American College of Physicians: Internal Medicine — Doctors for Adults ®


ACP Diabetes Monthly

Welcome to this month's issue of ACP Diabetes Monthly, an update for internists published by the American College of Physicians.

In the News for the month of December 2014


Large analysis finds no link between pioglitazone and bladder cancer in type 2 diabetes patients

Pioglitazone wasn't associated with higher incidence of bladder cancer in people with type 2 diabetes, according to a recent, multi-country analysis. More...

Care gaps identified in U.S. diabetic adults

Among U.S. adults with diabetes, 3 in 10 are undiagnosed, possibly due to limited access to care, a study recently reported. More...

Routine coronary angiography didn't reduce cardiac events in asymptomatic diabetics

Screening all diabetic patients for coronary artery disease using coronary computed tomography angiography did not reduce the rate of mortality or cardiovascular events, a study found. More...

Test yourself

MKSAP Quiz: Medication for a patient attempting conception

This month's quiz asks readers to evaluate a 32-year-old woman who is planning to attempt conception with her partner and has a history of systemic lupus erythematosus complicated by chronic kidney disease. More...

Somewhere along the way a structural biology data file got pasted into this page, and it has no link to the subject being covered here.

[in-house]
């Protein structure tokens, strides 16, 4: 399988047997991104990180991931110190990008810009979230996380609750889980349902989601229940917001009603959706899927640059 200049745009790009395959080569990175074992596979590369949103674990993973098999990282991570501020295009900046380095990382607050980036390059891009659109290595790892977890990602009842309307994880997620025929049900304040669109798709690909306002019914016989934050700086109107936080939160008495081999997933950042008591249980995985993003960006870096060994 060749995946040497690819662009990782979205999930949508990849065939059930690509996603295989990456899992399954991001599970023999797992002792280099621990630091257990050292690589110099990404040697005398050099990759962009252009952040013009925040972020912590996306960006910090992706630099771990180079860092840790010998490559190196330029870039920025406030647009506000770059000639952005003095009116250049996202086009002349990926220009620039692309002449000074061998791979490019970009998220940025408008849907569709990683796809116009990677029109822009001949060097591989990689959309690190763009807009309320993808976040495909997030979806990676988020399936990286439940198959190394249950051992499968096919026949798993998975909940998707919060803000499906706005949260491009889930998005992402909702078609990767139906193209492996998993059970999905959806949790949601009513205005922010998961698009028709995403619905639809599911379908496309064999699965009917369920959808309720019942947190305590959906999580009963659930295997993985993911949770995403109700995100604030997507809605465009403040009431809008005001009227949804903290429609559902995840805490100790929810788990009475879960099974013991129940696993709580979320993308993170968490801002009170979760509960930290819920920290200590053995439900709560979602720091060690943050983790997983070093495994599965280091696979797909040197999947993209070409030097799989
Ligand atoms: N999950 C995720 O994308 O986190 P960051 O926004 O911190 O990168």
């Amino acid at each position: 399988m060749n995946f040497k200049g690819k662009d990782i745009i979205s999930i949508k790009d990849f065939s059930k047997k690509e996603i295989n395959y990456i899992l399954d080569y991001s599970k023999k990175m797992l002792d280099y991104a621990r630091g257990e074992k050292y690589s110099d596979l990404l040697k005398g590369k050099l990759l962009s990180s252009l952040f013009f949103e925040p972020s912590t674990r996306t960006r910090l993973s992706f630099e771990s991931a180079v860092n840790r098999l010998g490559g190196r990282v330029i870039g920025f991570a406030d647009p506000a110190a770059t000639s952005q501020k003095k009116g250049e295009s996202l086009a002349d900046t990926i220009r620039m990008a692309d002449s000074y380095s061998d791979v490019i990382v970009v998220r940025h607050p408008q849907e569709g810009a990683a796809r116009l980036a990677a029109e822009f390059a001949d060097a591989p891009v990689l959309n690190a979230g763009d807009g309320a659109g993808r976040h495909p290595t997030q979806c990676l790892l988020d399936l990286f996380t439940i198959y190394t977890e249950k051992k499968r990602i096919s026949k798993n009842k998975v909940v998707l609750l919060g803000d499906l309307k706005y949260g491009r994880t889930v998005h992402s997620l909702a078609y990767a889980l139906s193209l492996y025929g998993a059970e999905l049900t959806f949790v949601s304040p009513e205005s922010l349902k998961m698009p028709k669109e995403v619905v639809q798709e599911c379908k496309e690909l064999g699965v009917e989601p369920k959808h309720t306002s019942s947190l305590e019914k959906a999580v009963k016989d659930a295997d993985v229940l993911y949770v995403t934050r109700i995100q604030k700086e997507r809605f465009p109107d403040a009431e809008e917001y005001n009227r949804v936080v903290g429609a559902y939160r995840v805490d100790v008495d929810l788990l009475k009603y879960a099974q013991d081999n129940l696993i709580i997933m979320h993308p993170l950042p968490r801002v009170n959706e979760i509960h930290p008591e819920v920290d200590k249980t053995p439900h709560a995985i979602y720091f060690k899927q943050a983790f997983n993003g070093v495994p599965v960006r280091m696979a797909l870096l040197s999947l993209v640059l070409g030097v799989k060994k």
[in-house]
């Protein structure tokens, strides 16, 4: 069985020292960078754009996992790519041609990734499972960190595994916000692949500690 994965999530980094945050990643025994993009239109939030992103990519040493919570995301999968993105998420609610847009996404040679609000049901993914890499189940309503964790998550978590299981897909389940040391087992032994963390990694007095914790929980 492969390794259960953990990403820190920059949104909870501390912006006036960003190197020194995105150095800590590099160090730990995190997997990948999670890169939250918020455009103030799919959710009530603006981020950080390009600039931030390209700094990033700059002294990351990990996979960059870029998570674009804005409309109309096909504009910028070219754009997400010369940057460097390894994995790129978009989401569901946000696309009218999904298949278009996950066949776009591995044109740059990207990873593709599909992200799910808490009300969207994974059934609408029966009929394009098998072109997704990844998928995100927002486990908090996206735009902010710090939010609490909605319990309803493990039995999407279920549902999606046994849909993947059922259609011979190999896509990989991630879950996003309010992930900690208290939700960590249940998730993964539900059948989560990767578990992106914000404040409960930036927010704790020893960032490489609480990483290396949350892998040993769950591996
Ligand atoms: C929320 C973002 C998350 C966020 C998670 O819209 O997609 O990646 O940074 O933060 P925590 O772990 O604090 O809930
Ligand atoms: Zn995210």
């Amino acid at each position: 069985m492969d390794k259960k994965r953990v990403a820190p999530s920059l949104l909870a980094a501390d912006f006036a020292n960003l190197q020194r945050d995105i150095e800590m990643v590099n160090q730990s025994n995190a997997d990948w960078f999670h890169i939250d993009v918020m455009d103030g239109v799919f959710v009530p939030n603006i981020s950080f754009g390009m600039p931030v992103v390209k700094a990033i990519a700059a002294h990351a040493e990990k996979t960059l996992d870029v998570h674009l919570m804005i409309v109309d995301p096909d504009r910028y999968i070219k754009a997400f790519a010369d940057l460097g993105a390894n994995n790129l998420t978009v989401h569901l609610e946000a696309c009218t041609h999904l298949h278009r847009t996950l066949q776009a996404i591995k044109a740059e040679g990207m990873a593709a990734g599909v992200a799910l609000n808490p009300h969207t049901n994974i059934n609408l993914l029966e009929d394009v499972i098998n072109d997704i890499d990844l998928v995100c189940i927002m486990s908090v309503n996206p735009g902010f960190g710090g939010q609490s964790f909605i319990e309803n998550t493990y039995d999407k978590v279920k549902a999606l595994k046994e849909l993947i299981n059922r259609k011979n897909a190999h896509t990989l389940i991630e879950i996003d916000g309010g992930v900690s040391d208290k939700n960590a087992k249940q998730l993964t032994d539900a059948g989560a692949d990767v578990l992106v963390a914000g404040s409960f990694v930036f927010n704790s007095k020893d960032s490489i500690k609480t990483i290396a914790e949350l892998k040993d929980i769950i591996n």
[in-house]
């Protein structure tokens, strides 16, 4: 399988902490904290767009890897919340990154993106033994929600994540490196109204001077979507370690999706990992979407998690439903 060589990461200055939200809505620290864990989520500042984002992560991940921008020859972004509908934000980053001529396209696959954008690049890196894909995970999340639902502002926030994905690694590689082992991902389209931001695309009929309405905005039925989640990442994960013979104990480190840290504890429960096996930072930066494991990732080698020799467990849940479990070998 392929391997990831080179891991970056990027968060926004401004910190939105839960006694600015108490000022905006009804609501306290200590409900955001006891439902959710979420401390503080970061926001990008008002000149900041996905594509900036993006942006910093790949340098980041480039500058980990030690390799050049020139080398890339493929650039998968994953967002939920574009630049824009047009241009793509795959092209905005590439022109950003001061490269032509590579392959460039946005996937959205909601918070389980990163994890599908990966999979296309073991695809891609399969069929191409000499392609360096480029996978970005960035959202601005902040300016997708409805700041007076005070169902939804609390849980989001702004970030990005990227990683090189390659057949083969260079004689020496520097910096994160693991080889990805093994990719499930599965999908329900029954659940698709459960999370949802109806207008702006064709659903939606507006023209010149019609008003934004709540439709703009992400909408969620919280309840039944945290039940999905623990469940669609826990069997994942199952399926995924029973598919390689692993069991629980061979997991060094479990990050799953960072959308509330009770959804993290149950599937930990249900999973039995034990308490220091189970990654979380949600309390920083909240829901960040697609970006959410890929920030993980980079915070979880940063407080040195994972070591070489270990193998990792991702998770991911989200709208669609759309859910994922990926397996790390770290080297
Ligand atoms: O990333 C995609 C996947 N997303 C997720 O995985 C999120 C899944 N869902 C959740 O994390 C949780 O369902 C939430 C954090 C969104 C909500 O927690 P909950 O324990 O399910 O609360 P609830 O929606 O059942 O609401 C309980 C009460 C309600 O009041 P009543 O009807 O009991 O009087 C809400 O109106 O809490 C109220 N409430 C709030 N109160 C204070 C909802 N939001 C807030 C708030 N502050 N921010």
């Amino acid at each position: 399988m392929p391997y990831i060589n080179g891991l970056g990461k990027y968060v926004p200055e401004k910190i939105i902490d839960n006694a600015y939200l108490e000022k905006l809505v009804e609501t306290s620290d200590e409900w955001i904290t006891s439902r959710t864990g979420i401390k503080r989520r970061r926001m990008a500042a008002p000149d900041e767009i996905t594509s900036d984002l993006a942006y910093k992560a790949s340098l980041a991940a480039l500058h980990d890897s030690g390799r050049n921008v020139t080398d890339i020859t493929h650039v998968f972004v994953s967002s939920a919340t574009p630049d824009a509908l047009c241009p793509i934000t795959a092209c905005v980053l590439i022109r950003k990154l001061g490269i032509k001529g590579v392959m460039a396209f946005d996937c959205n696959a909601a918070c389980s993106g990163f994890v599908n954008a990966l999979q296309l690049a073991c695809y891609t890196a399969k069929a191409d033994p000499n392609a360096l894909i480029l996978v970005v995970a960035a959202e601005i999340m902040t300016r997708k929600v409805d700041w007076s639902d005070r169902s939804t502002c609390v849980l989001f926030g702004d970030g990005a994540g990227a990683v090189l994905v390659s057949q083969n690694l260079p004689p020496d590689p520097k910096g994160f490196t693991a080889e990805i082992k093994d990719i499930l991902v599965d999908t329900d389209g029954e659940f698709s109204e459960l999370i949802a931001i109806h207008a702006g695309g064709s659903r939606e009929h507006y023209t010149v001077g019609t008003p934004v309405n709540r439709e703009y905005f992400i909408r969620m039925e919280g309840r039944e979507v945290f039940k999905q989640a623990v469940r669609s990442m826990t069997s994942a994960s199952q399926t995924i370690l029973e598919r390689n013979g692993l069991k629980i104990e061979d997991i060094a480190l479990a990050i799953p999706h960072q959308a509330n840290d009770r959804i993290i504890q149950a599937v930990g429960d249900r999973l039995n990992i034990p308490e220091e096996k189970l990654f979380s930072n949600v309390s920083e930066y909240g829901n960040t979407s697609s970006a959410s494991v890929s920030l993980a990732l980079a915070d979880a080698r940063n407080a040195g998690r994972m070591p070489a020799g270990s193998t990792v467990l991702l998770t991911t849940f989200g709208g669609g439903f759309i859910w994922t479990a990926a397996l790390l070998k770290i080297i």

From Annals of Internal Medicine

Diabetes associated with cognitive decline, CABG better than PCI for diabetics

Higher HbA1c at midlife was associated with greater cognitive decline over the following 20 years, and coronary artery bypass grafting is preferable to percutaneous coronary intervention in diabetics, according to studies recently published in Annals of Internal Medicine. More...

From ACP Journal Club

In metformin-treated type 2 diabetes mellitus, weekly dulaglutide was noninferior to daily liraglutide for HbA1c levels

Patients whose diabetes was inadequately controlled on metformin showed similar weight loss, improvement in HbA1c, and adverse events whether they took dulaglutide or liraglutide, a trial found. More...

From ACP Internist Weekly

Aspirin primary prevention trial in Japan halted for lack of mortality benefit

Low-dose aspirin for primary prevention reduced nonfatal myocardial infarction, but not death from cardiovascular causes, in older Japanese patients, a recent study found. More...

Keeping tabs

Spotlight on type 1 diabetes

A couple of significant studies in type 1 diabetes came out last month. More...

Physician editor: David V. O'Dell, MD, FACP

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Test yourself

A 66-year-old man is evaluated for vague abdominal pain of several months' duration and a 10-kg (22-lb) weight loss. He drinks alcohol socially but does not smoke. The patient is otherwise well, has good performance status, and takes no medications. Following a physical exam, lab studies, and a CT scan, what is the most appropriate initial management of this patient?

Find the answer

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